Catastrophe risk modeller AIR Worldwide has estimated the insured loss from the Woolsey fire, which tore through Southern California for 13 days last month, at $2.5 billion.
This estimate is based on the assumption of nearly 100% take-up rates as damage from fire, including wildfire, is included in standard homeowners’ policies in California.
AIR says Woolsey was a vegetation fire ignited on November 8 south of Simi Valley in the southeastern corner of Ventura County and spread quickly due to Santa Ana winds and low humidity, as well as challenging suppression factors including steep terrain, limited access, and extreme fire behaviour.
Full containment was achieved on November 22. The cause of the Woolsey Fire is still under investigation, according to the final update issued by Los Angeles County Fire Department on November 25.
In total, the Woolsey fire burned through 96,949 acres and 1,643 structures; another 364 structures were damaged.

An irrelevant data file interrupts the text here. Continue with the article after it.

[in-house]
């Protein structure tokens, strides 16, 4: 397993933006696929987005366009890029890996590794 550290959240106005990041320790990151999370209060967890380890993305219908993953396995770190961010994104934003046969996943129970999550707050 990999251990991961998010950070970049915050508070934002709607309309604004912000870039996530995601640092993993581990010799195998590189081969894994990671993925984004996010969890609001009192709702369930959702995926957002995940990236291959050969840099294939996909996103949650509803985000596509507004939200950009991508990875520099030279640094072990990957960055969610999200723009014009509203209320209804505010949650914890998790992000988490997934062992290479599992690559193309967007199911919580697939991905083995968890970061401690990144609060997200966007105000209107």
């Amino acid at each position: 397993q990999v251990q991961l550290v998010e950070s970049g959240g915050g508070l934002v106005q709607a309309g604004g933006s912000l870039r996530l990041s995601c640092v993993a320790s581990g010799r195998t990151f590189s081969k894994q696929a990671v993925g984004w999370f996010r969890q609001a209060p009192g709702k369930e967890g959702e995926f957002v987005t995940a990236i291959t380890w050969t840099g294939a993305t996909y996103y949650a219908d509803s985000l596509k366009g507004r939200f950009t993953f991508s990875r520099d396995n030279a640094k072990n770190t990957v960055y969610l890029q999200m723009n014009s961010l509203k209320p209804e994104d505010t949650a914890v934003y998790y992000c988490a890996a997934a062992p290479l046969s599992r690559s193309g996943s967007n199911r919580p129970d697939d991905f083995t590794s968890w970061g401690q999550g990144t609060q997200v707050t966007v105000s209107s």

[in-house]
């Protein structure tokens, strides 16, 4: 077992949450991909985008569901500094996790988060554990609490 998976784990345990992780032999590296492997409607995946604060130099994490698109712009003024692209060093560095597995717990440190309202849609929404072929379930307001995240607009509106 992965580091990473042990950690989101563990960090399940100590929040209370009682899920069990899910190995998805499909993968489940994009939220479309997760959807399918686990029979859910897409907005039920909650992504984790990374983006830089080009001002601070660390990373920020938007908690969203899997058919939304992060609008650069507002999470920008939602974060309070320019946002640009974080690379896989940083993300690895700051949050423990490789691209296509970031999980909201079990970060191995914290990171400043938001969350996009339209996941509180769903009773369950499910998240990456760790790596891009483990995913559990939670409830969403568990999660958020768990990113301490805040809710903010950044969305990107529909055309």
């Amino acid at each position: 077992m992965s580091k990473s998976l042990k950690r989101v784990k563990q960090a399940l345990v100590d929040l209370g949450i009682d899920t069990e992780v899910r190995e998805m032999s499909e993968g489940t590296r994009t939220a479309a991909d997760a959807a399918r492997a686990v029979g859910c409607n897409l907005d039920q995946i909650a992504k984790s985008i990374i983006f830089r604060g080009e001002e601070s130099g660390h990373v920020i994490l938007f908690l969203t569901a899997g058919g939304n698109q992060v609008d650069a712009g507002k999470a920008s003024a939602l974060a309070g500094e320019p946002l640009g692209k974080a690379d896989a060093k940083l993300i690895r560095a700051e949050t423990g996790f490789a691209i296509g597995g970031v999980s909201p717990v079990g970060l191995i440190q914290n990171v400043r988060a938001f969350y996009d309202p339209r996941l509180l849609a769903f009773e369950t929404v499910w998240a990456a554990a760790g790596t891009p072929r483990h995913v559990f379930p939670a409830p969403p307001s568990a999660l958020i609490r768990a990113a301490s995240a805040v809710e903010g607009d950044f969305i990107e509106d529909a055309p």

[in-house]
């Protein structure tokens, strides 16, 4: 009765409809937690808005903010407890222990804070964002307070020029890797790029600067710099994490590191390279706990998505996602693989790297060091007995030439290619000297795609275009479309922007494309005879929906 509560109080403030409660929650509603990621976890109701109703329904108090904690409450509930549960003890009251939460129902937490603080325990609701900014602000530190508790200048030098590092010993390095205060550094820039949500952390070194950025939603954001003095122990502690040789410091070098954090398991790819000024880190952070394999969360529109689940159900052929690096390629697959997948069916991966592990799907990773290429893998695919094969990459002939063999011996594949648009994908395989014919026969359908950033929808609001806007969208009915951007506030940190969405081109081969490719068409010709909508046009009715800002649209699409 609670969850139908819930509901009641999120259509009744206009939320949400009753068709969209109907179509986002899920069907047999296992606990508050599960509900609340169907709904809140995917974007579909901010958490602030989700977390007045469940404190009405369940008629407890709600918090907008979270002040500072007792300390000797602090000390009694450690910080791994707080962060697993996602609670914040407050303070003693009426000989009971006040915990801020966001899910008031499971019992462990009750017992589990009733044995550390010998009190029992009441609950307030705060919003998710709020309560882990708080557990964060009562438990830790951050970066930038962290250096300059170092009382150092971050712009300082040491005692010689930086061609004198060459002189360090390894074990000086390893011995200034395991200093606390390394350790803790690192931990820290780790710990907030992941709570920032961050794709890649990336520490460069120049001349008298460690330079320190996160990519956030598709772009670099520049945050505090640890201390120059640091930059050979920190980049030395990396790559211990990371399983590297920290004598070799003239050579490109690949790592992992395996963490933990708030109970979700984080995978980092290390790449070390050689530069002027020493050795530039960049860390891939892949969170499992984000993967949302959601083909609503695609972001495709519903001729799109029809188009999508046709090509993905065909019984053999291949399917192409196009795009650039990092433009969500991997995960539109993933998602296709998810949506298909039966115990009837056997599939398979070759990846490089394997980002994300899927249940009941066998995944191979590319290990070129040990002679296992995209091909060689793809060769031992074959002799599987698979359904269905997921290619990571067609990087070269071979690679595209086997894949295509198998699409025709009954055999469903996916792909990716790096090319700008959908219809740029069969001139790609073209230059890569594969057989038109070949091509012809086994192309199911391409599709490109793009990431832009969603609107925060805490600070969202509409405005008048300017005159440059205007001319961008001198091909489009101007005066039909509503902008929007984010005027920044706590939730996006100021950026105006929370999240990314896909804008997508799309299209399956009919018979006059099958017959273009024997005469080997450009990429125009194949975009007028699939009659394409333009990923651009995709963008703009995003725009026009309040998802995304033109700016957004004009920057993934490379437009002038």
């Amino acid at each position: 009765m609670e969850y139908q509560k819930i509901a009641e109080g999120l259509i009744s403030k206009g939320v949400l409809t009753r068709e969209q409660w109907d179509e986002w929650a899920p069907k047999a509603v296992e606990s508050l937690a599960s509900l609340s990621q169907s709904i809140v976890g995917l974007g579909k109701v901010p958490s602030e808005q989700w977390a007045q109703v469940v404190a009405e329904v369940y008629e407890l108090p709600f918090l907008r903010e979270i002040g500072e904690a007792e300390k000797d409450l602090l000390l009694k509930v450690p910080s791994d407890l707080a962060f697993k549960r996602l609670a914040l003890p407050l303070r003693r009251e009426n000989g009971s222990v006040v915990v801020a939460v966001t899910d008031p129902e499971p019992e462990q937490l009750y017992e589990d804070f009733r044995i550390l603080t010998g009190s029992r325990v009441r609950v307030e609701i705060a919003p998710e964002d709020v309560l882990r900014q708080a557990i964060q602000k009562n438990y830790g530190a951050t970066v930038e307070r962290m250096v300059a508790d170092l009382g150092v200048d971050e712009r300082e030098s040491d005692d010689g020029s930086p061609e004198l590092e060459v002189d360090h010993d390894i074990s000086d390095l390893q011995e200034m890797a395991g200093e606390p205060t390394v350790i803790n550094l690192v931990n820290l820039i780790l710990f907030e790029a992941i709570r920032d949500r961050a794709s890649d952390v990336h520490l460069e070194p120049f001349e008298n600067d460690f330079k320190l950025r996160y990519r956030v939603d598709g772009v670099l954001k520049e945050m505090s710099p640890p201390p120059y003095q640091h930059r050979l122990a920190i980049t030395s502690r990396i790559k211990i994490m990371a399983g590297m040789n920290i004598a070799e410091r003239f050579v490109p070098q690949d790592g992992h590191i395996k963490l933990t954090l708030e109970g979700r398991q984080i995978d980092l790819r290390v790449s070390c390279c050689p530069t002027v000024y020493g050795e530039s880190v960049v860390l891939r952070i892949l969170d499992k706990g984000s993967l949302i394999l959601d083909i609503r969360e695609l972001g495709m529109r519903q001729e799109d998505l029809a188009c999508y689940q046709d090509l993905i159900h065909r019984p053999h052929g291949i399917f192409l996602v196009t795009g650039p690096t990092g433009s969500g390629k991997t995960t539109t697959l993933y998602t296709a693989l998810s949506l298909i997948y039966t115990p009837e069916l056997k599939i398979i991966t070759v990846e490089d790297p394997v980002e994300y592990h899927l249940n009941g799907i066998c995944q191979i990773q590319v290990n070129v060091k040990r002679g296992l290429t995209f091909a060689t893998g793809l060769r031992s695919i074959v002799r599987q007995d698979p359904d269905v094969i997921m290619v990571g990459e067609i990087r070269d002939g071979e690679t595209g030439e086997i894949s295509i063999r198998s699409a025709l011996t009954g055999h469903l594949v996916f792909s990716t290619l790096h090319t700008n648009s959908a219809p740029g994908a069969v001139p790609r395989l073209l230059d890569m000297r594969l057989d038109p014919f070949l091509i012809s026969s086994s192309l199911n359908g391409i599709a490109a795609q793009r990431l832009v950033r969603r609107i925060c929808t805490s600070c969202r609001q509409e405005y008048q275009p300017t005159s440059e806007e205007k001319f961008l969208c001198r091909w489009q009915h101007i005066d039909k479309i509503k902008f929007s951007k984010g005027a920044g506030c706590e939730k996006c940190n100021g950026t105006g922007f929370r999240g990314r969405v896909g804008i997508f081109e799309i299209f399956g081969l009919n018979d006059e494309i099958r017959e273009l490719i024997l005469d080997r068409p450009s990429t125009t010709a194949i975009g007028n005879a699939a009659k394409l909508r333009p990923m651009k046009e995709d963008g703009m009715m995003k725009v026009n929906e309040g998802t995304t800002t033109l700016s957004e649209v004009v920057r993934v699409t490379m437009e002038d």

AIR has pointed out that the economic losses are expected to be higher than the industry insured loss estimate.
Corelogic last week placed the total economic hit from Woolsey at between $4 billion and $3.5 billion.
Of this figure, Corelogic stated that residential property losses accounted for between $3.5 billion to $4.5 billion, with up to $500 million attributable to commercial property loss.
Due to uncertainty in the payment of additional living expenses resulting from mandatory evacuations, loss of some individual structures outside of the most affected neighbourhoods, as well as widespread but lower levels of loss due to smoke, loss of electricity, and damage from suppression efforts, AIR has stated that the actual insured losses could creep higher than its current $2.5 billion estimate.
AIR’s insured loss estimates includes insured physical damage to property (residential, mobile home, and commercial), both structures and their contents, and auto; and direct business interruption losses
It’s insured loss estimates does not include losses to uninsured properties; losses to land; losses to infrastructure; losses from indirect and contingent business interruption; loss adjustment expenses; demand surge-the increase in costs of materials, services, and labour due to increased demand following a catastrophic event.